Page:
​Vox, 5/8/2017: “The administration has been aggressively ambiguous about key policy issues, like whether it will enforce the health care law’s individual mandate or pay out insurance subsidies aimed at the lowest-income Obamacare enrollees. In response, insurance executives tell Vox they will charge steeper rates in 2018 in order to avoid losing money. Others are quitting the marketplace altogether, saying the future just looks to uncertain to take a gamble.​”

Robert Laszewski, Health Policy and Strategy Associates, 5/8/2017: “Thehealth plans I work with want to stay in, but the Trump administration is not making that easy…”

Blue Shield of California CEO Paul Markovich, 5/8/2017: “It’s pretty clear we need more certainty to be able to file the rates assuming we get those federal payments…Short of that, we’d have to assume they’re not being paid.”

Avalere President Dan Mendelson, 5/10/2017: “The administration is leaving considerable uncertainty as to what’s going to happen next year…The [cost-sharing reduction] money is currently a significant political football that’s going back and forth, and that kind of uncertainty kills markets.”

Bloomberg, 5/9/2017: “Health insurers are asking for sharp increases in thecost of their Obamacare plans next year, thanks to instability in the law’s coverage markets that’s been compounded by the Trump administration.”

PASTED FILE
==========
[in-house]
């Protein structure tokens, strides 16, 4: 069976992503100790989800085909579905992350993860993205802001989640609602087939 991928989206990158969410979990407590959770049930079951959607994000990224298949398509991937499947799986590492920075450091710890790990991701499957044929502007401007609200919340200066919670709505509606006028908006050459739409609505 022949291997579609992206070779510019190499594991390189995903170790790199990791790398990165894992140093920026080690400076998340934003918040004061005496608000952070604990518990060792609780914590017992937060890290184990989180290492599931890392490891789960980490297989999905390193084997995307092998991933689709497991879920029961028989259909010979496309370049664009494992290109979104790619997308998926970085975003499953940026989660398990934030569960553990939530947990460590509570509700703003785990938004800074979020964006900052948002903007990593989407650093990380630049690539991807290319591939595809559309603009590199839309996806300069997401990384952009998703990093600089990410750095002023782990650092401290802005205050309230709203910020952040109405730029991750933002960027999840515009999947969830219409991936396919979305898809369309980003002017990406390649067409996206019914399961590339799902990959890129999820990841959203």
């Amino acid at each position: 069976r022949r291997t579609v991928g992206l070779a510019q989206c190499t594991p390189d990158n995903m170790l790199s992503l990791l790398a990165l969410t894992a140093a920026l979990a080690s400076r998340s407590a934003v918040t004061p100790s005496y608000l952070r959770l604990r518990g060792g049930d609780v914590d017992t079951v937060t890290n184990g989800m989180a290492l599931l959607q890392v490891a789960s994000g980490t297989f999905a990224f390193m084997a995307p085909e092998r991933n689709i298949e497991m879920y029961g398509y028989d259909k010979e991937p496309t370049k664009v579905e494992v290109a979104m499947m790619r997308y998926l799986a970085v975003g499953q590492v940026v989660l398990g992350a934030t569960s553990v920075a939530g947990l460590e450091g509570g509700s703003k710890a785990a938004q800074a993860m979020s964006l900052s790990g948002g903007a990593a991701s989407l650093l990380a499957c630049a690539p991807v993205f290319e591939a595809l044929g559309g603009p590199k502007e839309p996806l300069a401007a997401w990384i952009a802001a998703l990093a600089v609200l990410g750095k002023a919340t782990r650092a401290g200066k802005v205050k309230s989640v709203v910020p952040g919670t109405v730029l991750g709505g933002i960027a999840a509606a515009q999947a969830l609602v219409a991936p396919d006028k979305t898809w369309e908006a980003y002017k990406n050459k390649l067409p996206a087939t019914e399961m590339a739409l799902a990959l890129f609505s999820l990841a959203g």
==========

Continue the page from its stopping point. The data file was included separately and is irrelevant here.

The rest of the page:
Bloomberg, 5/9/2017: “‘Failure to enforce the individual mandate makes it far more likely that healthier, younger individuals will drop coverage and drive up the cost for everyone,’ Chet Burrell, chief executive officer of CareFirst, said in a statement. The insurer is asking for an at least 50 percent increase in premiums in Maryland. Burrell said uncertainty over the mandate played a ‘significant role’ in the insurer’s rate requests.


Congressional Budget Office, 8/15/2017“Gross premiums for silver plans offered through the marketplaces would be 20 percent higher in 2018 and 25 percent higher by 2020—boosting the amount of premium tax credits according to the statutory formula”

​Kaiser Family Foundation, 4/6/2017: “​A new Kaiser Family Foundation analysis finds that the average premium for a benchmark silver plan in Affordable Care Act (ACA) marketplaces would need to increase by an estimated 19 percent for insurers to compensate for lost funding if they don’t receive federal payment for ACA cost-sharing subsidies….Among 12.2 million people who selected a 2017 ACA marketplace plan, about 58 percent, or 7.1 million, are receiving cost-sharing reductions.”​

Published: Sep 27, 2017